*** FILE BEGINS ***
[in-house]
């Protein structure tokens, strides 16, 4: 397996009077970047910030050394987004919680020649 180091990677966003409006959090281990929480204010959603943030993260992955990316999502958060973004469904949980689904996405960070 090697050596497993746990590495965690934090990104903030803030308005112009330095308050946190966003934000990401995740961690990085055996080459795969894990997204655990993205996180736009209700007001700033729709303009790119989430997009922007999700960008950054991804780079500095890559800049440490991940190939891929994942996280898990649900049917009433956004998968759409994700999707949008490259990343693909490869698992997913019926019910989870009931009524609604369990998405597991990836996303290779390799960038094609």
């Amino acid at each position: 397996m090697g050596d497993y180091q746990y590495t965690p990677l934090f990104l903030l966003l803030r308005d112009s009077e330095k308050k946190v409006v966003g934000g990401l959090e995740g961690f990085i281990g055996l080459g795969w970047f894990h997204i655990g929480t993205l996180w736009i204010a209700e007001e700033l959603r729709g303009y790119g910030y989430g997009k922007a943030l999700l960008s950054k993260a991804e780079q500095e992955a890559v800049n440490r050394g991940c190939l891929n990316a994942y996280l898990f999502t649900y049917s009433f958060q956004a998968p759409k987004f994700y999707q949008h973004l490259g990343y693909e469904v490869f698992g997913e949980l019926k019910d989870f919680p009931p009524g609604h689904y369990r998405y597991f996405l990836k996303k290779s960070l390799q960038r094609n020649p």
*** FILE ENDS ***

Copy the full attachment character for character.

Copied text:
[in-house]
């Protein structure tokens, strides 16, 4: 397996009077970047910030050394987004919680020649 180091990677966003409006959090281990929480204010959603943030993260992955990316999502958060973004469904949980689904996405960070 090697050596497993746990590495965690934090990104903030803030308005112009330095308050946190966003934000990401995740961690990085055996080459795969894990997204655990993205996180736009209700007001700033729709303009790119989430997009922007999700960008950054991804780079500095890559800049440490991940190939891929994942996280898990649900049917009433956004998968759409994700999707949008490259990343693909490869698992997913019926019910989870009931009524609604369990998405597991990836996303290779390799960038094609």
């Amino acid at each position: 397996m090697g050596d497993y180091q746990y590495t965690p990677l934090f990104l903030l966003l803030r308005d112009s009077e330095k308050k946190v409006v966003g934000g990401l959090e995740g961690f990085i281990g055996l080459g795969w970047f894990h997204i655990g929480t993205l996180w736009i204010a209700e007001e700033l959603r729709g303009y790119g910030y989430g997009k922007a943030l999700l960008s950054k993260a991804e780079q500095e992955a890559v800049n440490r050394g991940c190939l891929n990316a994942y996280l898990f999502t649900y049917s009433f958060q956004a998968p759409k987004f994700y999707q949008h973004l490259g990343y693909e469904v490869f698992g997913e949980l019926k019910d989870f919680p009931p009524g609604h689904y369990r998405y597991f996405l990836k996303k290779s960070l390799q960038r094609n020649p």